Our History

Our History


In 1988 founding board members identified the need to build community facilities for individuals who were moving out of large, state-run institutions for individuals with intellectual and developmental disabilities in the state of Tennessee. A certificate of need application was submitted and approved and Open Arms Care was born. OAC was approved for 256 beds across the state of Tennessee.

[www.stockpholio.com]-1819769173_4Ground breaking began in 1989 with the vision of eight client group homes in four cities. It took two years to actualize 32 group homes spread across the Chattanooga, Knoxville, Memphis, and Nashville areas. You may have driven past one of the OAC group homes, though if you are like most people, you didn’t distinguish it from any of the other homes in the neighborhood. These homes were specifically built to meet the needs of the persons who live there, but to blend in with the community as well.

 

Creative Commons “Fall Maple Leaves” by
Michael Hodge is licensed under CC BY 3.0

Each home houses eight individuals and has double occupancy bedrooms, with each bedroom having its own bathroom. For each of those homes you’ll find the qualified and dedicated staff needed to support those eight individuals to live successfully within their community and to reach their highest potential. Currently OAC occupies one third of the beds approved in the state of Tennessee.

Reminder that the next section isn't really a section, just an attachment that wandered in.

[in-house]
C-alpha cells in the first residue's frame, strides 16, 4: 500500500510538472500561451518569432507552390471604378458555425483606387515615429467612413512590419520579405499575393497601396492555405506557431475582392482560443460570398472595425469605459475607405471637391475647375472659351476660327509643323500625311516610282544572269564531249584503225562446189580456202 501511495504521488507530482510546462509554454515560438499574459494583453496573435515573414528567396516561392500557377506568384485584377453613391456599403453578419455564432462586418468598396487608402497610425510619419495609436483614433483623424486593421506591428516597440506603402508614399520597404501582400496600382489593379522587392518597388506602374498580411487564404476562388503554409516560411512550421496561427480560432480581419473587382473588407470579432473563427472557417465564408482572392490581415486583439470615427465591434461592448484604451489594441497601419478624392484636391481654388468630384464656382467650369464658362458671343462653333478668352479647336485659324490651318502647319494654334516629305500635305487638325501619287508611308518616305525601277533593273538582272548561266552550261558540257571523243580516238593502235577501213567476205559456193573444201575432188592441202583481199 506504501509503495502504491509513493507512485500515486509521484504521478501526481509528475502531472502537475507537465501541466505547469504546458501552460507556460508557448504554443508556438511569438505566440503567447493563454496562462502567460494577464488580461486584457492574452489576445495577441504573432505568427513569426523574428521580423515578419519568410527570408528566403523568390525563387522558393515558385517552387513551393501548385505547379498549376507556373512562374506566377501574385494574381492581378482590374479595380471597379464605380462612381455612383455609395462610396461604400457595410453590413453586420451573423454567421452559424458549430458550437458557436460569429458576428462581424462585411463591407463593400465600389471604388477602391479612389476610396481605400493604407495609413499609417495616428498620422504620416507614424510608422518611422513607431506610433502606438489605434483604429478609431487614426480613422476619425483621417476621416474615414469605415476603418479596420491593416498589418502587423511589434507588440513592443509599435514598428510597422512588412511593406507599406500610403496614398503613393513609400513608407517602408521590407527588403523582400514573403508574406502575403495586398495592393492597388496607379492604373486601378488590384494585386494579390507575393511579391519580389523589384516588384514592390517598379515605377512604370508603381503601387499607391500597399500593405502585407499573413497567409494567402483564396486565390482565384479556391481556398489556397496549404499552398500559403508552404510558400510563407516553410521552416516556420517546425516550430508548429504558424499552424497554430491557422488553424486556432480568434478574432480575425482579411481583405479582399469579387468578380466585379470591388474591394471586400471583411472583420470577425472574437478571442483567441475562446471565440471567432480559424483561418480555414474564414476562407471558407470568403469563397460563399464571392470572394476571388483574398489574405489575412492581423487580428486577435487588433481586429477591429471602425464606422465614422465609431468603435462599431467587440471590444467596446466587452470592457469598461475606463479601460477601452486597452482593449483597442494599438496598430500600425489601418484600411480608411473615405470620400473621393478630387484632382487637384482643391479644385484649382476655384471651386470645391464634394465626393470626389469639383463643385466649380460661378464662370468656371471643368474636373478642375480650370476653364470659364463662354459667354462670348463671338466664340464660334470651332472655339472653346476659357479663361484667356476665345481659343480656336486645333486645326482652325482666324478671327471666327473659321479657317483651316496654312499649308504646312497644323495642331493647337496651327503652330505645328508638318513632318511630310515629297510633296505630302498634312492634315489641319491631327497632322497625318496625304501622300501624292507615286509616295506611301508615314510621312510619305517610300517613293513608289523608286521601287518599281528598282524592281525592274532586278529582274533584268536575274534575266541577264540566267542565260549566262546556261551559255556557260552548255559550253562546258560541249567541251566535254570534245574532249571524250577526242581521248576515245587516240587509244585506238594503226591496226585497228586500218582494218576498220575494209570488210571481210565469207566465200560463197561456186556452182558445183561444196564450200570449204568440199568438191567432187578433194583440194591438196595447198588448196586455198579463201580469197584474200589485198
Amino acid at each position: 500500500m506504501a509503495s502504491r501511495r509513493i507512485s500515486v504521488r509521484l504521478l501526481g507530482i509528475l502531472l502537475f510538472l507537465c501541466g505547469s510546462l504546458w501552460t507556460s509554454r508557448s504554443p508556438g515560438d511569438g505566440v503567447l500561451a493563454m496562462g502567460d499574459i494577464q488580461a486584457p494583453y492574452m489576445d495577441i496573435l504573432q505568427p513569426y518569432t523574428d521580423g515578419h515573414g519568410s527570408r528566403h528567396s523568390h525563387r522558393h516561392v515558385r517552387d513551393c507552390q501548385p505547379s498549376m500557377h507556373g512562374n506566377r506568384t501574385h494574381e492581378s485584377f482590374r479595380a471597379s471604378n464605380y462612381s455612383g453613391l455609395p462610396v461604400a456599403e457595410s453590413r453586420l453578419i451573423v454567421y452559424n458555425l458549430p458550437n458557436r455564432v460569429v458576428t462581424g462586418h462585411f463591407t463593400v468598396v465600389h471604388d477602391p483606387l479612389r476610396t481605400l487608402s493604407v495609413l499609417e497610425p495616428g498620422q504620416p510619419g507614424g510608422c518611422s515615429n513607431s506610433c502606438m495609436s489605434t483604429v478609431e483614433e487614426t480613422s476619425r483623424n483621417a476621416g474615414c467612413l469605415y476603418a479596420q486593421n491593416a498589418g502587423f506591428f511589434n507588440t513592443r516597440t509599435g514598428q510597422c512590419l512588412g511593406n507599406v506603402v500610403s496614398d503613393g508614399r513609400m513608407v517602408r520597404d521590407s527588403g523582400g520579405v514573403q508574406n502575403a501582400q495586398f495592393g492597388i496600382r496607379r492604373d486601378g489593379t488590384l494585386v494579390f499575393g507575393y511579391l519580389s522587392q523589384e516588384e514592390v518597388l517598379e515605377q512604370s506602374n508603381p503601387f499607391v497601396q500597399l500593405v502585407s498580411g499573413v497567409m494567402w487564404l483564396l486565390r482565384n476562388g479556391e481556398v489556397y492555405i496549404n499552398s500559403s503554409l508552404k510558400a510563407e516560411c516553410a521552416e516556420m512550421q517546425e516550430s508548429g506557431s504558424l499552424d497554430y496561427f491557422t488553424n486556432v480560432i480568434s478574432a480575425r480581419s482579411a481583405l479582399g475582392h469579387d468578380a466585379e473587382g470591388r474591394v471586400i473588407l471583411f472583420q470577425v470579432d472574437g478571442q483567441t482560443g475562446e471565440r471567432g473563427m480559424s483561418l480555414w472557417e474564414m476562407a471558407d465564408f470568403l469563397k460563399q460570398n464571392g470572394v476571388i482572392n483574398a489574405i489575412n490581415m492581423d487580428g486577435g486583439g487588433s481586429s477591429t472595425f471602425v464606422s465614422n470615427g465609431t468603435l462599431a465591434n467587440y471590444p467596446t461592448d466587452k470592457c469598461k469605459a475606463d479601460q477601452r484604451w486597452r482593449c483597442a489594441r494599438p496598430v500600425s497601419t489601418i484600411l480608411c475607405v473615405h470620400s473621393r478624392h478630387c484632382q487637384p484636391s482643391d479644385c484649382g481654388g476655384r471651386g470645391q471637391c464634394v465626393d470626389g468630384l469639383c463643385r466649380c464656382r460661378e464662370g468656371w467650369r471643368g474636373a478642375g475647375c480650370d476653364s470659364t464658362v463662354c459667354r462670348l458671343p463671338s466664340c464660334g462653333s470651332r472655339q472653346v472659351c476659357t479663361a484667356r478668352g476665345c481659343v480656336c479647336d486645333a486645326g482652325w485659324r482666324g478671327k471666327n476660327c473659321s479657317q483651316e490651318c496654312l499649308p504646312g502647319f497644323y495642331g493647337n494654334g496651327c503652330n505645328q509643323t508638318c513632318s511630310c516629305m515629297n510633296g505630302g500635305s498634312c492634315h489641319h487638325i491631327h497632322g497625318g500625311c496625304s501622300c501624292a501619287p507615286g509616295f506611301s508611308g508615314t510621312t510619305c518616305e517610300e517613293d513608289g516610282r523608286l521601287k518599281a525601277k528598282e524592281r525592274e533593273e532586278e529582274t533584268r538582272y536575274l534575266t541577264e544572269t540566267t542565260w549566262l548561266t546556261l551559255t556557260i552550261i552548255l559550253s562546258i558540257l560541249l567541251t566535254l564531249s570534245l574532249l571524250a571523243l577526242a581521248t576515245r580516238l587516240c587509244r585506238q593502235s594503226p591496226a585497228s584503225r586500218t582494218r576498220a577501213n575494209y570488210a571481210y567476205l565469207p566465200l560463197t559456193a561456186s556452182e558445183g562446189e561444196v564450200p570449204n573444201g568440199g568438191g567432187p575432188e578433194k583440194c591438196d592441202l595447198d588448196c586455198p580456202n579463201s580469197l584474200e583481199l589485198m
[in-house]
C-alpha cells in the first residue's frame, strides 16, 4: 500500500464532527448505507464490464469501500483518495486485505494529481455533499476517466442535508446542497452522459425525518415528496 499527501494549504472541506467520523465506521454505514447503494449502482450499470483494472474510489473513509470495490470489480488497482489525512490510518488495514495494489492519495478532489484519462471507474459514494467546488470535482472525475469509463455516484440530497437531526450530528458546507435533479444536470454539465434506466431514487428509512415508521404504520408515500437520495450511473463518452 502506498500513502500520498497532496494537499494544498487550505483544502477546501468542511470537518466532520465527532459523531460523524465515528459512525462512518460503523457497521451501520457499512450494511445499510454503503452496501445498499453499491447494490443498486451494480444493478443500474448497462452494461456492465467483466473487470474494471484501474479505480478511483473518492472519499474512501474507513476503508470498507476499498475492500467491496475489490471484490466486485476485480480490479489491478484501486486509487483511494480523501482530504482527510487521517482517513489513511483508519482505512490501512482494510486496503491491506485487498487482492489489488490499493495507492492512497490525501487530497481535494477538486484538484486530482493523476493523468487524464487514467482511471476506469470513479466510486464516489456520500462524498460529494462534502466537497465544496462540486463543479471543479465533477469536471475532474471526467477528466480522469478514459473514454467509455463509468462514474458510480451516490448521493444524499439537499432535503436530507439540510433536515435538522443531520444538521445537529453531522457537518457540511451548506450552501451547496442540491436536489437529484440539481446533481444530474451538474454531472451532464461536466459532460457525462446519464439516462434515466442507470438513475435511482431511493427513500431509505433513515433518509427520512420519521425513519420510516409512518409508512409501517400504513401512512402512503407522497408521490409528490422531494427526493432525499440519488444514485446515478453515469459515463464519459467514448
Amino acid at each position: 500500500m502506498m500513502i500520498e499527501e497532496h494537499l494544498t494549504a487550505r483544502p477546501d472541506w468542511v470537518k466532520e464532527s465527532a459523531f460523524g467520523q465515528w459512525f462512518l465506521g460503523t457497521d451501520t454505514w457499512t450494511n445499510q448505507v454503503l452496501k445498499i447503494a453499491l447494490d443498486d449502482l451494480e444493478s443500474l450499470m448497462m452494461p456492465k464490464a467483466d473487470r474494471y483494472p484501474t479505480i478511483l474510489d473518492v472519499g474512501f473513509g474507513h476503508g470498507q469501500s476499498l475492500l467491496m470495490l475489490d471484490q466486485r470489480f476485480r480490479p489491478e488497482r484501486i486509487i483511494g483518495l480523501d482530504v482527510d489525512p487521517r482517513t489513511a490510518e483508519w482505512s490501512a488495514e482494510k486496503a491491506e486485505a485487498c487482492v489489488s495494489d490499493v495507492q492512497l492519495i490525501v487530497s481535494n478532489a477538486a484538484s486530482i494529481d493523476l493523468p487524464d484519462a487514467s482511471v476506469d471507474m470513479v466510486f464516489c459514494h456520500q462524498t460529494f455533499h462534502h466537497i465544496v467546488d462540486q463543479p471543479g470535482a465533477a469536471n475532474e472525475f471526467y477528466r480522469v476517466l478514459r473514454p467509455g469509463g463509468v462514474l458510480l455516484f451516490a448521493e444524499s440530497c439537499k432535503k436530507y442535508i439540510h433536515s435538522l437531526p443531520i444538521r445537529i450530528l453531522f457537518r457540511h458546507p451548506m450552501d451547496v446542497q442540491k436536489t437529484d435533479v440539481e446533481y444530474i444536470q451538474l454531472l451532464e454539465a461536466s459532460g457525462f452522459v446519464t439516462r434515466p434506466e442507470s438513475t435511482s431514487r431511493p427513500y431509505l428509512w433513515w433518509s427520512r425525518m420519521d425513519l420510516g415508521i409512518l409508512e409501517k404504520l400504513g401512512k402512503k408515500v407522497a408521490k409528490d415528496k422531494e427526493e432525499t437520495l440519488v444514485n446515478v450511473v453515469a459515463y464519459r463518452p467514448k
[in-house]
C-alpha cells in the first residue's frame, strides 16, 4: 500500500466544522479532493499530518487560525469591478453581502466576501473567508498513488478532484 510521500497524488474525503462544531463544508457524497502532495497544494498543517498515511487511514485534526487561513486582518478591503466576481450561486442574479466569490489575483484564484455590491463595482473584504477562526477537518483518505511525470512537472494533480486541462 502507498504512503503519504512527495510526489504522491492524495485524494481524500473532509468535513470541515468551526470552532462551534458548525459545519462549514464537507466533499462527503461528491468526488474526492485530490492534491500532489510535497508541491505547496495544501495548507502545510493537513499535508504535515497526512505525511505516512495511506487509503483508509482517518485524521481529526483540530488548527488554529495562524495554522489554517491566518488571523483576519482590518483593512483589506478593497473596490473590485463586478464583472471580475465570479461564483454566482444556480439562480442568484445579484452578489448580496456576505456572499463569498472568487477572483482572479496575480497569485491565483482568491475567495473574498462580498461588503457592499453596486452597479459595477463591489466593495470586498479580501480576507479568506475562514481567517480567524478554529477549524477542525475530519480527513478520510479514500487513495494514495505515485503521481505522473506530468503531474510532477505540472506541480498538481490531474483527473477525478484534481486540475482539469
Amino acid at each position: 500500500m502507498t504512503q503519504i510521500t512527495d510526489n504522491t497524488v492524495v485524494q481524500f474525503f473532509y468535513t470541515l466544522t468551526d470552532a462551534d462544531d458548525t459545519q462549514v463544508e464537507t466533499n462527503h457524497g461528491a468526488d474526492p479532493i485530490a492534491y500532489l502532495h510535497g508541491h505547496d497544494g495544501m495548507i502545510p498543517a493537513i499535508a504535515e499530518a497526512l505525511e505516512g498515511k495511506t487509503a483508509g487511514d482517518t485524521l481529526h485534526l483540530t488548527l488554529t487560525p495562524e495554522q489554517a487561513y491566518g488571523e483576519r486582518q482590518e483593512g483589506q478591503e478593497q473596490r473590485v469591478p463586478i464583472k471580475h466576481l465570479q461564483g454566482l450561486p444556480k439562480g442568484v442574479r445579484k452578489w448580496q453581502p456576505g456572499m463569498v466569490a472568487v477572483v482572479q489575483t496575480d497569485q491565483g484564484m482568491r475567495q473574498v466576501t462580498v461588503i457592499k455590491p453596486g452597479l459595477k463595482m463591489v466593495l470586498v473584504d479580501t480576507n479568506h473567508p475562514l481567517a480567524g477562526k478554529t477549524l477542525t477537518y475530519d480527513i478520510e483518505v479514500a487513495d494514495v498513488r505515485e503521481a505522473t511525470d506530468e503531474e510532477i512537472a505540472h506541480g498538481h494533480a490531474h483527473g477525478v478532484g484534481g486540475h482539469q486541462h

In order to meet the needs of our clients on a 24/7 basis, OAC operates a day program facility in each of the cities where services are provided. The day program services, like the residential services, are geared to meet the needs of those clients in attendance. Therefore, while there are vocational and volunteer opportunities available, there are also therapeutic environments present for those whose physical and/or sensorial needs are significantly present throughout their daily routine. Some OAC clients spend their entire weekday in community work settings and some may spend a great portion of their day having their needs met for physical therapy, occupational therapy, training in functional skills, and community participation. There are also school-aged clients who attend schools in their local educational system along with their non-disabled peers. Those clients need OAC support to assure continuity in their educational plan when they return to their homes. In summary, services provided to each client are highly individualized.